Share on facebook
Share on twitter
Share on linkedin
Share on pinterest

Happiness

Read the two articles linked below. One is a summary,the other is an in depth discussion of the following eight categories that the author (Roger Walsh) calls TLC’s (Therapeutic Lifestyle Changes).

I grew up in a culture that undervalued happiness. It wasn’t the highest virtue by any stretch, it paled comparison to “joy”, and was almost seen as unnecessary, sometimes even seen in a negative light.

“God doesn’t want you to be happy, he wants you to be joyful.”

…many preachers

“Happiness is related to happenings (circumstance) but joy is a more fundamental, lasting expression.”

…many preachers

When I became a parent, I was overwhelmed with the desire that my children were happy. I found it to be the strongest, most regular feeling I wished for them. It was then that I started to challenge my opposition to happiness, and began to elevate it to a higher status and to believe that God wants us to be happy, not just joyful.

It is hard to describe a person as joyful if they don’t express some measure of happiness. Happiness is the outward expression of a joyful heart. I find it funny now that I feel I need to defend happiness!

One of my favorite pictures of Kelly and me – both obviously happy.

If you want to be happy here is an in depth and academically grounded approach (again, read the article below by Roger Walsh). Get ready to be happy.

Eight Categories that Lead to Lifestyle Health

  1. Exercise
  2. Diet/Nutrition
  3. Time in Nature
  4. Contribution & Service
  5. Relationships
  6. Recreation
  7. Relaxation and Stress Management
  8. Religious & Spiritual Involvement

These eight categories have been shown to reduce stress and bring more mental health and stability to people’s lives. They are all within your own control and you essentially need no new outlay of money or time or appointments with professionals to take advantage of them.  So here is a simple process to be healthier, more productive, less stressed, and happier in the next year.

First, evaluate.  As you look at these areas you will automatically see that you are probably not spending near enough time in the areas that will truly contribute to your happiness. 

Second, take each category and pick one new thing that you will do in this area.  For instance, in the category of exercise add one physical activity to your schedule. Don’t shoot for the sky right off the bat, pick a manageable, achievable step.

Third, see if you can’t combine some of the areas.  For instance, physical and relational is an easy match.  “I am going to take a walk twice a week with my husband, wife, friend.” You could even incorporate a third into this:  “ I am going to take a walk with my husband twice a week in nature.”

Fourth, share your goals with a friend, partner, life coach.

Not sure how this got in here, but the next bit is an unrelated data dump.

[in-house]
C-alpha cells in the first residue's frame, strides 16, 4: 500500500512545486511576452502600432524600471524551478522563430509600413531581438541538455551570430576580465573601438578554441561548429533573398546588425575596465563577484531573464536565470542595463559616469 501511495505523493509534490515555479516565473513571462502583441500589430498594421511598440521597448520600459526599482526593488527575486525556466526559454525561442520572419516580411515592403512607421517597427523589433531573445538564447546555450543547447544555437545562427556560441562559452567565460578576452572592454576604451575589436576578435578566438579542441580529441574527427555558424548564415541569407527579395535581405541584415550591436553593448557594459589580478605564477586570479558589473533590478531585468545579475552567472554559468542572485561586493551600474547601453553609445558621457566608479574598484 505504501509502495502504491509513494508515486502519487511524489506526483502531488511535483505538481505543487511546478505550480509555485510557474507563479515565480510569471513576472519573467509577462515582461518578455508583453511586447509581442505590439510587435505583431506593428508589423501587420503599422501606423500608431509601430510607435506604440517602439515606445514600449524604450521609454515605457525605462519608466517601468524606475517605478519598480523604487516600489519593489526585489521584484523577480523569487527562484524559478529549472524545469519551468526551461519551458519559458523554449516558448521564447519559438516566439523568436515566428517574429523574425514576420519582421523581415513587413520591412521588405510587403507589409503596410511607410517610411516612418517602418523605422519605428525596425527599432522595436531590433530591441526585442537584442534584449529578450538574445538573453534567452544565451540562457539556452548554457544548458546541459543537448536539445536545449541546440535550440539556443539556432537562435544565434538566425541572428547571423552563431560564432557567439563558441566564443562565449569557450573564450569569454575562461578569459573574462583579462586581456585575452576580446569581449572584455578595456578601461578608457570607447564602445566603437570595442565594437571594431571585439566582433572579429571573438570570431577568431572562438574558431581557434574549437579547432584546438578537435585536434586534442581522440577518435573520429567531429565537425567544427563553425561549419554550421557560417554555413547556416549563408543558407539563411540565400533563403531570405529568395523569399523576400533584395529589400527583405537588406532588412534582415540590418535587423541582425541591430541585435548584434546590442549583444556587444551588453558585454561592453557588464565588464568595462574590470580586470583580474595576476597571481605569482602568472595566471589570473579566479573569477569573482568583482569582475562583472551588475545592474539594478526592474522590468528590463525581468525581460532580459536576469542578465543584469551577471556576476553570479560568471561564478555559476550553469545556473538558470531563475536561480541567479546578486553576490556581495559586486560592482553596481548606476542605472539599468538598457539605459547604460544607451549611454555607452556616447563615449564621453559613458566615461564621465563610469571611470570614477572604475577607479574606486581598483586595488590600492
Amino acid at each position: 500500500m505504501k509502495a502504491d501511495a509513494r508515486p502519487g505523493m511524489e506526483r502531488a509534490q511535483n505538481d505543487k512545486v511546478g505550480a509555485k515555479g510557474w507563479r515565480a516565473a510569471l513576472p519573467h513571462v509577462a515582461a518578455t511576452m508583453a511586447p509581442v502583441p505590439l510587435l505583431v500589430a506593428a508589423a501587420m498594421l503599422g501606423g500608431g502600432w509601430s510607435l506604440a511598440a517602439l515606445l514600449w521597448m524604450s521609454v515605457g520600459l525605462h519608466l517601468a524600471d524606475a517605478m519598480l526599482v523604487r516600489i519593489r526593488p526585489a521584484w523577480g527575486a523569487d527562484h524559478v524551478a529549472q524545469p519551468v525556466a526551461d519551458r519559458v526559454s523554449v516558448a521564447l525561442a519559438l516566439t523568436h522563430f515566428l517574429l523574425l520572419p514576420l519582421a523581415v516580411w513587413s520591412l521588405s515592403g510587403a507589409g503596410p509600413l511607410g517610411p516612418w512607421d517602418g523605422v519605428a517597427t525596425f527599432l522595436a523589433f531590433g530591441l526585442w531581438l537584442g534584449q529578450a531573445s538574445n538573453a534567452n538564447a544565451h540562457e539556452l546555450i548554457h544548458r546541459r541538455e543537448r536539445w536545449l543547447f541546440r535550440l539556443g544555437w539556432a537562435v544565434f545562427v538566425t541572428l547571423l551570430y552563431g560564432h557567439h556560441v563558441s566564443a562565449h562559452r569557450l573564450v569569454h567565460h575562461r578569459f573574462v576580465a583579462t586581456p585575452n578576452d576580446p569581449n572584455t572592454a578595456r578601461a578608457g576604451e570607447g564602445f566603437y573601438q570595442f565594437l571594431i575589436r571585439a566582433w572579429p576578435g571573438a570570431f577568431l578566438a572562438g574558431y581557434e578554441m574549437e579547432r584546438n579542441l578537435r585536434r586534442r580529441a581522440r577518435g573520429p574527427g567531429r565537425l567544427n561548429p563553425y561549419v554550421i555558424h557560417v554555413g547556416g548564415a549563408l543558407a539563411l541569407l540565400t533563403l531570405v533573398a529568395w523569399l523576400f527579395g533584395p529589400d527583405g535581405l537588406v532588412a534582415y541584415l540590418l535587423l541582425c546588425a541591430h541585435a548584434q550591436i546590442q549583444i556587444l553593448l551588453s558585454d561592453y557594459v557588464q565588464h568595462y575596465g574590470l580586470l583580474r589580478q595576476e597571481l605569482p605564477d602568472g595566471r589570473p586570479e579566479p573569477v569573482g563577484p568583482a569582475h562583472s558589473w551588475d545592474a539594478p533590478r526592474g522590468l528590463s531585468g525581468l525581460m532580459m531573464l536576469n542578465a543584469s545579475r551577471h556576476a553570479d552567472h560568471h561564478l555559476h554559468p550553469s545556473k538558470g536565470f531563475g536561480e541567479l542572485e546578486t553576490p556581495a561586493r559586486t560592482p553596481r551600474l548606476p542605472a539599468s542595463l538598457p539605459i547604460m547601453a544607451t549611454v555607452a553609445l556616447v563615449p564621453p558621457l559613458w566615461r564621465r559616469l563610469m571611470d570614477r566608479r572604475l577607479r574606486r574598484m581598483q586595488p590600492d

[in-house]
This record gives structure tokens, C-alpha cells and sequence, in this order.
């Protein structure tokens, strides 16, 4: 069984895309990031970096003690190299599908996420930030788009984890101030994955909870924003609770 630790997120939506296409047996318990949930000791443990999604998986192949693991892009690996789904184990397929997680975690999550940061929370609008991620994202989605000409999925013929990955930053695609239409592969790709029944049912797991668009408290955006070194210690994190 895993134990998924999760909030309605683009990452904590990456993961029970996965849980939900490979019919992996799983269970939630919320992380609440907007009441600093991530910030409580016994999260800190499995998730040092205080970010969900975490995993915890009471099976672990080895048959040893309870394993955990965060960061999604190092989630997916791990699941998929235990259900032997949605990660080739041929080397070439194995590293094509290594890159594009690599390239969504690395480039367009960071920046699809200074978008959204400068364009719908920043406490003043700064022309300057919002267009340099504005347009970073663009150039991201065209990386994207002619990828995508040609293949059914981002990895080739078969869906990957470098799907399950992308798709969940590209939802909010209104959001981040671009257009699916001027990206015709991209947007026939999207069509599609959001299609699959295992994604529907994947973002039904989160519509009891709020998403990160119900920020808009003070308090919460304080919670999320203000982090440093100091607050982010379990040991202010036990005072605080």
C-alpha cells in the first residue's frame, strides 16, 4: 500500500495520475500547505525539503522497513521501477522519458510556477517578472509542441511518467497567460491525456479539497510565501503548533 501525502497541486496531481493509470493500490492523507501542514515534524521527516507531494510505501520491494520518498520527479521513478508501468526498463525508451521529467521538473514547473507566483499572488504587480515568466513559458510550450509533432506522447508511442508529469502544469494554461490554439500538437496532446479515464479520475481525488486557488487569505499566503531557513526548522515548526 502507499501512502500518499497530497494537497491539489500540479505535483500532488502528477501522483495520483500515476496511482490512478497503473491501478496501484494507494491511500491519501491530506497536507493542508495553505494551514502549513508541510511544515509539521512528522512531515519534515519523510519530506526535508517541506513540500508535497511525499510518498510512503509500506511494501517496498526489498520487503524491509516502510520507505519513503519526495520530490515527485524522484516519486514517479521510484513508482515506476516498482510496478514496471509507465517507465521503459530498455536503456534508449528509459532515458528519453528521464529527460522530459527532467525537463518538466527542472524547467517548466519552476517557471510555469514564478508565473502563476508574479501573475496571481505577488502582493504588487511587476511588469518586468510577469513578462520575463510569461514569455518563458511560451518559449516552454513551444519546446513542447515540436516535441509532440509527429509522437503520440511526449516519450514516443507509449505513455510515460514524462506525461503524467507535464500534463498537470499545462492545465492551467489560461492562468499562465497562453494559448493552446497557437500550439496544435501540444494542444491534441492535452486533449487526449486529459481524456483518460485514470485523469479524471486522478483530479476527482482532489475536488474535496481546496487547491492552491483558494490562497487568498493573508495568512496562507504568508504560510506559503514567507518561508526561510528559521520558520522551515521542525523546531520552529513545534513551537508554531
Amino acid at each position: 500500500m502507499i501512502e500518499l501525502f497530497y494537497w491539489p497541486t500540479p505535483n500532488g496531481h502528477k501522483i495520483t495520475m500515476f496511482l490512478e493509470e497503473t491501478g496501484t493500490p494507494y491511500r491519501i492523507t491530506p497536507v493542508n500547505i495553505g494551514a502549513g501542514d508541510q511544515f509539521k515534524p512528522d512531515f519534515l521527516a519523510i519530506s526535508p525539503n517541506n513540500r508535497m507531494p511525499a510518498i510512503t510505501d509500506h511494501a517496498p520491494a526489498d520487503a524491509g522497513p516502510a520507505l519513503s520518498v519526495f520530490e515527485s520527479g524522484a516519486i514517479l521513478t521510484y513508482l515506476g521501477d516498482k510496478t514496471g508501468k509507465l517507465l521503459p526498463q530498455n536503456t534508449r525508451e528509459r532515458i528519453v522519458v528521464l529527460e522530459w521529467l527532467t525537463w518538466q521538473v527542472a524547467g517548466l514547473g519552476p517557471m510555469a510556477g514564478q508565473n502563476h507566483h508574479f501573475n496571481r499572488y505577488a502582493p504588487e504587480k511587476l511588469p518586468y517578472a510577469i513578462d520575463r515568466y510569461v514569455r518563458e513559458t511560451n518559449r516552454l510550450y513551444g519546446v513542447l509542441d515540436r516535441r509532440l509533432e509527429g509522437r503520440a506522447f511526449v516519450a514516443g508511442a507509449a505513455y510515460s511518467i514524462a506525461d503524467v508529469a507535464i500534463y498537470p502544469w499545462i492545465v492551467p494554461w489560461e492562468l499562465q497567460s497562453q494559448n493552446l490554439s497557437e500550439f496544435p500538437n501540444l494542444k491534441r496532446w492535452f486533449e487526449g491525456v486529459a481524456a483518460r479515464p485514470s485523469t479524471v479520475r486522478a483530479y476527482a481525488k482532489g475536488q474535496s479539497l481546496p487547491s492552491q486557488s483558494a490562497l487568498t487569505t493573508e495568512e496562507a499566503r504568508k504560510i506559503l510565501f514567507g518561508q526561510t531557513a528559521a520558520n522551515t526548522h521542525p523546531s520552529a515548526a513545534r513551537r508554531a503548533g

Last, stick with it and regularly review, build, adjust, and keep at it.

For further reading

Walsh, R. (2011, January 17). Lifestyle and Mental Health. American Psychologist.

Subscribe to the TempleBlog

Top Posts

What's TheTempleBlog?

The TempleBlog started as my personal blog in October of 2006 with my first post: John Stott – it was a listing of John Stott quotes.

Now it is a different place. I mostly write about two of my convictions: Pacifism and Racism. But I also offer resources: both digital and personal. 

If you need Bible Study materials, want to take a more serious look at theology via an online course, or want to dialog with me about ministry and what I call Spiritual Construction, fill out the form here and we can connect and see where the relationship goes. 

SBK Productions

KellyBagdanov.com is your online source for Homeschooling Resources and Art History Curriculum. She also offers several unique devotionals which incorporate Art History with the Church Calendar. Check out her upcoming Christmas Devotional series which would work for individuals, families, small groups, and churches. 

More Articles

Church

Thoughts on 4th of July Church Services

It has been a rough road for the reputation of Christianity. This weekend that reputation was on display. Churches all over the country, in defiance of common sense and the clear and important restrictions given to us by health officials and government entities, met openly in crowded indoor spaces, singing and otherwise ignoring universal guidelines

Read More »
Church

Eucharist Alone

Today was both the beginning of Holy Week and for many Christians around the globe, a day to celebrate the Lord’s Supper/Eucharist. We did it alone. I used to bristle a little at weddings, when in the context of the body of Christ, we offered communion to the wedding party only – the congregation didn’t

Read More »
Bible

Widows, Pennies, & Church at Home

I have been posting thoughts about Sunday worship on our church’s Facebook page, usually titled: “Best Things I Heard Today.” With our changing meeting landscape I thought I would expand that practice in to a blog post.

Read More »